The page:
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Get Ready For The New Medicare Tax Increase on Earned Income

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November 4th, 2012

As part Obama-Care put into effect in 2010 is a provision to increase the employee portion of the Medicare tax from the current 1.45% by .9% to a total rate of 2.35%.  This new rate only applies on the amount of earned income in excess of $200,000 for single taxpayers and $250,000 for married couples (another example of the “marriage” penalty).

For farmers, earned income applies to any net farm income reported on Schedule F plus any self-employment earnings received as a partner in a partnership (or LLC taxed as a partnership).  In addition, the tax applies to wages the farmer earns from his corporation if any plus wages earned off-farm by him and his spouse.

The final calculation is done on the tax return and if the total exceeds the base amount listed previously, the excess is subject to the new Medicare surtax.

Example #1

Farmer Joe earns Schedule F income of $295,000 for 2013 and his spouse earns $120,000 working in town.  Their combined income is $415,000.  All of this income is subject to the regular employee Medicare rate of 1.45% or 6,017.50.  Additional tax of $1,485 is owed on the $165,000 in excess of the base amount.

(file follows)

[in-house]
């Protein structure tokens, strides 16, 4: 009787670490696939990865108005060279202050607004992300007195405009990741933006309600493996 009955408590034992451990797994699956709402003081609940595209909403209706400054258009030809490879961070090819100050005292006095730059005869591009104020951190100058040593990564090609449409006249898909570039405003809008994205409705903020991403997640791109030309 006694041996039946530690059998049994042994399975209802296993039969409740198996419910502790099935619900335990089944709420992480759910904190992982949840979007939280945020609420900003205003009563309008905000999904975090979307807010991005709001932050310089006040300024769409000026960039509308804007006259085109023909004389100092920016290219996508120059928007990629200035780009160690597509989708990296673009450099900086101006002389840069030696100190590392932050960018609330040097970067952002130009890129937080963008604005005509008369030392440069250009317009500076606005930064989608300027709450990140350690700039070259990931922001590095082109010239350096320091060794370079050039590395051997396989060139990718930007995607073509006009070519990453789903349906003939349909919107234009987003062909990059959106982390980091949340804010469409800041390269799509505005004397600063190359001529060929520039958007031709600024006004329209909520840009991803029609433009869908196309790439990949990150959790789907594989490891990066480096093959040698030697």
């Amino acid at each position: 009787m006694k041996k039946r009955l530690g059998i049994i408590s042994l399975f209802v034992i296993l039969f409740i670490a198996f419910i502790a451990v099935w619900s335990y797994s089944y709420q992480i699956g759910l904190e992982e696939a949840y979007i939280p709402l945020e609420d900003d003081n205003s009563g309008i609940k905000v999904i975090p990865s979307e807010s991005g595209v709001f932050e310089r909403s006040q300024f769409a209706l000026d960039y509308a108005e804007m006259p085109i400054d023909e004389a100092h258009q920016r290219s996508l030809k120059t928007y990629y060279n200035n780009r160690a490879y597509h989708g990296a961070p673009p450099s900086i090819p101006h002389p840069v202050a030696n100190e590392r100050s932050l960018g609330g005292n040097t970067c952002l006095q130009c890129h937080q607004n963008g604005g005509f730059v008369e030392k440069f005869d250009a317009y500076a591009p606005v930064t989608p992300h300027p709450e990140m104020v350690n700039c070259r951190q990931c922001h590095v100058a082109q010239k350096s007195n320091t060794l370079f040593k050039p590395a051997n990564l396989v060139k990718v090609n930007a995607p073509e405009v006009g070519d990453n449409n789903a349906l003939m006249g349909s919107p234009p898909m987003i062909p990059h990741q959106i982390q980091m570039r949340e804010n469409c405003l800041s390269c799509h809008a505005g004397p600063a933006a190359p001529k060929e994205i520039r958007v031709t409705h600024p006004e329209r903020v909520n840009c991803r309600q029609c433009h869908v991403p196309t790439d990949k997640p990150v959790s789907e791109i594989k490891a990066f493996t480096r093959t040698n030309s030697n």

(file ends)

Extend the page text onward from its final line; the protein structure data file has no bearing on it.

Example # 2

Jane earns $250,000 working in town.  Her employer is required to withhold an extra $450 for the Medicare surtax on the $50,000 in excess of the $200,000 single level (employers withhold based on single floor even if the employee is married).  Farmer Joe has a break even year farming and they are entitled to a refund of the $450 withheld from Jane’s wages since combined earned income is exactly $250,000 the married limit.

Note, the employer portion (including the farmer’s self employed portion) remains at 1.45% on all of the earned income.  The Surtax only applies to the employee.  However, if the employer does not withhold the required Medicare surtax from the employee, they are subject to the liability for the tax.

Paul Neiffer, CPA

Paul Neiffer

Paul Neiffer is a certified public accountant and business advisor specializing in income taxation, accounting services, and succession planning for farmers and agribusiness processors. Paul is a partner with CliftonLarsonAllen in Yakima, Washington, as well as a regular speaker at national conferences and contributor at agweb.com. Raised on a farm in central Washington, he has been immersed in the ag industry his entire life, including the last 30 years professionally. In fact, Paul drives combine each summer for his cousins and that is what he considers a vacation.

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